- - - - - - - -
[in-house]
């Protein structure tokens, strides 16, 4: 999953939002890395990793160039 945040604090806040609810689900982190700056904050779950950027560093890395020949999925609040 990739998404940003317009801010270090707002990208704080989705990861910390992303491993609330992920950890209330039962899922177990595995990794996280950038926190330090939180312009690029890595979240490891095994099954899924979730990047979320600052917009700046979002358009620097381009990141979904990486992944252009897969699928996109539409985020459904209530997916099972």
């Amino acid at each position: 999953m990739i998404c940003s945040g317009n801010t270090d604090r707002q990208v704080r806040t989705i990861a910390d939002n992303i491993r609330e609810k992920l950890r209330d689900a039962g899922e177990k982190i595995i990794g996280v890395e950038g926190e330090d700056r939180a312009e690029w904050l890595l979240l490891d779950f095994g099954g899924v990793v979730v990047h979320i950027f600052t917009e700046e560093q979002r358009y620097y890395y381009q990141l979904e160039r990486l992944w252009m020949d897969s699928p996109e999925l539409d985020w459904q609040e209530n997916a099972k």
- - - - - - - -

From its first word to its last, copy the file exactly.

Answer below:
[in-house]
């Protein structure tokens, strides 16, 4: 999953939002890395990793160039 945040604090806040609810689900982190700056904050779950950027560093890395020949999925609040 990739998404940003317009801010270090707002990208704080989705990861910390992303491993609330992920950890209330039962899922177990595995990794996280950038926190330090939180312009690029890595979240490891095994099954899924979730990047979320600052917009700046979002358009620097381009990141979904990486992944252009897969699928996109539409985020459904209530997916099972």
């Amino acid at each position: 999953m990739i998404c940003s945040g317009n801010t270090d604090r707002q990208v704080r806040t989705i990861a910390d939002n992303i491993r609330e609810k992920l950890r209330d689900a039962g899922e177990k982190i595995i990794g996280v890395e950038g926190e330090d700056r939180a312009e690029w904050l890595l979240l490891d779950f095994g099954g899924v990793v979730v990047h979320i950027f600052t917009e700046e560093q979002r358009y620097y890395y381009q990141l979904e160039r990486l992944w252009m020949d897969s699928p996109e999925l539409d985020w459904q609040e209530n997916a099972k």